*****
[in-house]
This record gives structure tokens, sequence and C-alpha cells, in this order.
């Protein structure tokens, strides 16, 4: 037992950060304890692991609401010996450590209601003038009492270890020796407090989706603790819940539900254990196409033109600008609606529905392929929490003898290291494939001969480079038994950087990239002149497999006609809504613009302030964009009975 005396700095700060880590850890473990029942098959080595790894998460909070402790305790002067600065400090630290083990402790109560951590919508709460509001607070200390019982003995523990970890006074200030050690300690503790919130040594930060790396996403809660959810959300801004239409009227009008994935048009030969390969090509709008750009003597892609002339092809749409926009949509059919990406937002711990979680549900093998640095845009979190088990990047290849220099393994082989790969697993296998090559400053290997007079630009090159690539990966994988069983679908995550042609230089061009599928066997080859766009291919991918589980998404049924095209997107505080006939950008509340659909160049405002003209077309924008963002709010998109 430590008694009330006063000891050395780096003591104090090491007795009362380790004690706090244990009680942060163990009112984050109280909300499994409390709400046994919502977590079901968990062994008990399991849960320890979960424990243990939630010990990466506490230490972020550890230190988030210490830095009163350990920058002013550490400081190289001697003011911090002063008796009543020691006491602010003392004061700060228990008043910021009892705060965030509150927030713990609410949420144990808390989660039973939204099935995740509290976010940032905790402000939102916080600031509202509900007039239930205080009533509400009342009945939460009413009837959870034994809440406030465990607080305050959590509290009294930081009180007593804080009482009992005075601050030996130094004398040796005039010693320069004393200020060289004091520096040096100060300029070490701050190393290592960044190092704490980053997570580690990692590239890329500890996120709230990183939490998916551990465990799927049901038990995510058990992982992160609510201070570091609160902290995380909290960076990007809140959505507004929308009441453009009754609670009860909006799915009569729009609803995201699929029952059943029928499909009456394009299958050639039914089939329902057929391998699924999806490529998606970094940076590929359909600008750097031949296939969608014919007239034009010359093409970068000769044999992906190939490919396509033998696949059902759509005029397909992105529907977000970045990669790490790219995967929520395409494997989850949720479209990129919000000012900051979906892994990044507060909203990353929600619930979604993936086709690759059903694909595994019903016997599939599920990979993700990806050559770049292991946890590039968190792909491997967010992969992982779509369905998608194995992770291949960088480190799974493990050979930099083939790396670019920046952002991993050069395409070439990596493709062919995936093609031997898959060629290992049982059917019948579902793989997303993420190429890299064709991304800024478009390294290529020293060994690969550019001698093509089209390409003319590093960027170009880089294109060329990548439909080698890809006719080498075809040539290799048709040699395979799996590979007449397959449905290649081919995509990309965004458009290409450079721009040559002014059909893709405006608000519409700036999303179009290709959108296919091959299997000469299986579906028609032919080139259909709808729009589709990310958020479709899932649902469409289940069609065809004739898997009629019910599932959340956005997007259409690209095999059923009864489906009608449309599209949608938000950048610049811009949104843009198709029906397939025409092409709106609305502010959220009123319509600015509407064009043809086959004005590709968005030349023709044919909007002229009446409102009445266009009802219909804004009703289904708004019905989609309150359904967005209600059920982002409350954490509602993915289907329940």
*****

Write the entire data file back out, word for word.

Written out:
[in-house]
This record gives structure tokens, sequence and C-alpha cells, in this order.
């Protein structure tokens, strides 16, 4: 037992950060304890692991609401010996450590209601003038009492270890020796407090989706603790819940539900254990196409033109600008609606529905392929929490003898290291494939001969480079038994950087990239002149497999006609809504613009302030964009009975 005396700095700060880590850890473990029942098959080595790894998460909070402790305790002067600065400090630290083990402790109560951590919508709460509001607070200390019982003995523990970890006074200030050690300690503790919130040594930060790396996403809660959810959300801004239409009227009008994935048009030969390969090509709008750009003597892609002339092809749409926009949509059919990406937002711990979680549900093998640095845009979190088990990047290849220099393994082989790969697993296998090559400053290997007079630009090159690539990966994988069983679908995550042609230089061009599928066997080859766009291919991918589980998404049924095209997107505080006939950008509340659909160049405002003209077309924008963002709010998109 430590008694009330006063000891050395780096003591104090090491007795009362380790004690706090244990009680942060163990009112984050109280909300499994409390709400046994919502977590079901968990062994008990399991849960320890979960424990243990939630010990990466506490230490972020550890230190988030210490830095009163350990920058002013550490400081190289001697003011911090002063008796009543020691006491602010003392004061700060228990008043910021009892705060965030509150927030713990609410949420144990808390989660039973939204099935995740509290976010940032905790402000939102916080600031509202509900007039239930205080009533509400009342009945939460009413009837959870034994809440406030465990607080305050959590509290009294930081009180007593804080009482009992005075601050030996130094004398040796005039010693320069004393200020060289004091520096040096100060300029070490701050190393290592960044190092704490980053997570580690990692590239890329500890996120709230990183939490998916551990465990799927049901038990995510058990992982992160609510201070570091609160902290995380909290960076990007809140959505507004929308009441453009009754609670009860909006799915009569729009609803995201699929029952059943029928499909009456394009299958050639039914089939329902057929391998699924999806490529998606970094940076590929359909600008750097031949296939969608014919007239034009010359093409970068000769044999992906190939490919396509033998696949059902759509005029397909992105529907977000970045990669790490790219995967929520395409494997989850949720479209990129919000000012900051979906892994990044507060909203990353929600619930979604993936086709690759059903694909595994019903016997599939599920990979993700990806050559770049292991946890590039968190792909491997967010992969992982779509369905998608194995992770291949960088480190799974493990050979930099083939790396670019920046952002991993050069395409070439990596493709062919995936093609031997898959060629290992049982059917019948579902793989997303993420190429890299064709991304800024478009390294290529020293060994690969550019001698093509089209390409003319590093960027170009880089294109060329990548439909080698890809006719080498075809040539290799048709040699395979799996590979007449397959449905290649081919995509990309965004458009290409450079721009040559002014059909893709405006608000519409700036999303179009290709959108296919091959299997000469299986579906028609032919080139259909709808729009589709990310958020479709899932649902469409289940069609065809004739898997009629019910599932959340956005997007259409690209095999059923009864489906009608449309599209949608938000950048610049811009949104843009198709029906397939025409092409709106609305502010959220009123319509600015509407064009043809086959004005590709968005030349023709044919909007002229009446409102009445266009009802219909804004009703289904708004019905989609309150359904967005209600059920982002409350954490509602993915289907329940």